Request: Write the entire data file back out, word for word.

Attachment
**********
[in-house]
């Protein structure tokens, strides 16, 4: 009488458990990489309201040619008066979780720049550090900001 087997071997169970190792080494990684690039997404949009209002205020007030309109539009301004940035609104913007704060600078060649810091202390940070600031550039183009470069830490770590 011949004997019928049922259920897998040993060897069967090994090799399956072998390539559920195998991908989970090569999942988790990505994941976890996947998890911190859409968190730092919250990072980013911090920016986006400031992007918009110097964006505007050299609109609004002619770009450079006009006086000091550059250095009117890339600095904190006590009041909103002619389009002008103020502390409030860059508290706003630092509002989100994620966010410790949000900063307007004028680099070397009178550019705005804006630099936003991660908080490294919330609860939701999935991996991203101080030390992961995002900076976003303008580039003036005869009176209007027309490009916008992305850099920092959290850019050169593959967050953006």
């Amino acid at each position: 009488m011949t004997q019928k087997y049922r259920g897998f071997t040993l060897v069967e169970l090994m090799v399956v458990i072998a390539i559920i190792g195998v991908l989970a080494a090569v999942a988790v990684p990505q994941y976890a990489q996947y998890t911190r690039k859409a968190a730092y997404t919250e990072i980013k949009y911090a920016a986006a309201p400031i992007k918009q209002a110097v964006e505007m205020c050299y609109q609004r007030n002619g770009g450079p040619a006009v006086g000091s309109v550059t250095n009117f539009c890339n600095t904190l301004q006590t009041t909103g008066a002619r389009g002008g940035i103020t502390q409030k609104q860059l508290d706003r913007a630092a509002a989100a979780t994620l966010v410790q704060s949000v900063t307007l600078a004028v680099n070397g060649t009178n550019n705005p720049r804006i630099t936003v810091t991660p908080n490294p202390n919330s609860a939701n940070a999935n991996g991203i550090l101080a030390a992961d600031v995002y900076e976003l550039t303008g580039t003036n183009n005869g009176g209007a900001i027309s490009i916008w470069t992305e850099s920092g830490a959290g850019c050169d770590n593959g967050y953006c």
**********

[in-house]
């Protein structure tokens, strides 16, 4: 009488458990990489309201040619008066979780720049550090900001 087997071997169970190792080494990684690039997404949009209002205020007030309109539009301004940035609104913007704060600078060649810091202390940070600031550039183009470069830490770590 011949004997019928049922259920897998040993060897069967090994090799399956072998390539559920195998991908989970090569999942988790990505994941976890996947998890911190859409968190730092919250990072980013911090920016986006400031992007918009110097964006505007050299609109609004002619770009450079006009006086000091550059250095009117890339600095904190006590009041909103002619389009002008103020502390409030860059508290706003630092509002989100994620966010410790949000900063307007004028680099070397009178550019705005804006630099936003991660908080490294919330609860939701999935991996991203101080030390992961995002900076976003303008580039003036005869009176209007027309490009916008992305850099920092959290850019050169593959967050953006």
């Amino acid at each position: 009488m011949t004997q019928k087997y049922r259920g897998f071997t040993l060897v069967e169970l090994m090799v399956v458990i072998a390539i559920i190792g195998v991908l989970a080494a090569v999942a988790v990684p990505q994941y976890a990489q996947y998890t911190r690039k859409a968190a730092y997404t919250e990072i980013k949009y911090a920016a986006a309201p400031i992007k918009q209002a110097v964006e505007m205020c050299y609109q609004r007030n002619g770009g450079p040619a006009v006086g000091s309109v550059t250095n009117f539009c890339n600095t904190l301004q006590t009041t909103g008066a002619r389009g002008g940035i103020t502390q409030k609104q860059l508290d706003r913007a630092a509002a989100a979780t994620l966010v410790q704060s949000v900063t307007l600078a004028v680099n070397g060649t009178n550019n705005p720049r804006i630099t936003v810091t991660p908080n490294p202390n919330s609860a939701n940070a999935n991996g991203i550090l101080a030390a992961d600031v995002y900076e976003l550039t303008g580039t003036n183009n005869g009176g209007a900001i027309s490009i916008w470069t992305e850099s920092g830490a959290g850019c050169d770590n593959g967050y953006c």